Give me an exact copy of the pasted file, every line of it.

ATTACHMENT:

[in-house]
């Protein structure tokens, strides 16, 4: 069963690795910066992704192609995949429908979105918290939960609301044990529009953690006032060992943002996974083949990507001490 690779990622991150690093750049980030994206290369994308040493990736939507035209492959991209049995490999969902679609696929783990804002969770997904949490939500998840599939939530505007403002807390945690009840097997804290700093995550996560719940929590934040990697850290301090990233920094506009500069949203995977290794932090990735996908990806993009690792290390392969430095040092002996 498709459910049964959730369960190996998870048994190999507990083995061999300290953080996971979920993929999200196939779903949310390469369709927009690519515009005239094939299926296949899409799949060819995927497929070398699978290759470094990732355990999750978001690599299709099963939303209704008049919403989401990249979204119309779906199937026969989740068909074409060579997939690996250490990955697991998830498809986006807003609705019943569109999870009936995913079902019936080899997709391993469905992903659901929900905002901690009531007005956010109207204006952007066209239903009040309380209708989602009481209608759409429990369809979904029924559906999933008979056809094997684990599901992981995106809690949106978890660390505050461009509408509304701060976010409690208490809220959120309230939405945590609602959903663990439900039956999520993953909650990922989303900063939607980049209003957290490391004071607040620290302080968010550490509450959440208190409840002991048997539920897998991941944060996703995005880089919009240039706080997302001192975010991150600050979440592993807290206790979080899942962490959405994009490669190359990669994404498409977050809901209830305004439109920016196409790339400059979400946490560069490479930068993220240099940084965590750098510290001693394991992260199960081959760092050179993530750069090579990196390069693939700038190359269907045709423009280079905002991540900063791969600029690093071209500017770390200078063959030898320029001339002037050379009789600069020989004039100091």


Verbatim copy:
[in-house]
């Protein structure tokens, strides 16, 4: 069963690795910066992704192609995949429908979105918290939960609301044990529009953690006032060992943002996974083949990507001490 690779990622991150690093750049980030994206290369994308040493990736939507035209492959991209049995490999969902679609696929783990804002969770997904949490939500998840599939939530505007403002807390945690009840097997804290700093995550996560719940929590934040990697850290301090990233920094506009500069949203995977290794932090990735996908990806993009690792290390392969430095040092002996 498709459910049964959730369960190996998870048994190999507990083995061999300290953080996971979920993929999200196939779903949310390469369709927009690519515009005239094939299926296949899409799949060819995927497929070398699978290759470094990732355990999750978001690599299709099963939303209704008049919403989401990249979204119309779906199937026969989740068909074409060579997939690996250490990955697991998830498809986006807003609705019943569109999870009936995913079902019936080899997709391993469905992903659901929900905002901690009531007005956010109207204006952007066209239903009040309380209708989602009481209608759409429990369809979904029924559906999933008979056809094997684990599901992981995106809690949106978890660390505050461009509408509304701060976010409690208490809220959120309230939405945590609602959903663990439900039956999520993953909650990922989303900063939607980049209003957290490391004071607040620290302080968010550490509450959440208190409840002991048997539920897998991941944060996703995005880089919009240039706080997302001192975010991150600050979440592993807290206790979080899942962490959405994009490669190359990669994404498409977050809901209830305004439109920016196409790339400059979400946490560069490479930068993220240099940084965590750098510290001693394991992260199960081959760092050179993530750069090579990196390069693939700038190359269907045709423009280079905002991540900063791969600029690093071209500017770390200078063959030898320029001339002037050379009789600069020989004039100091």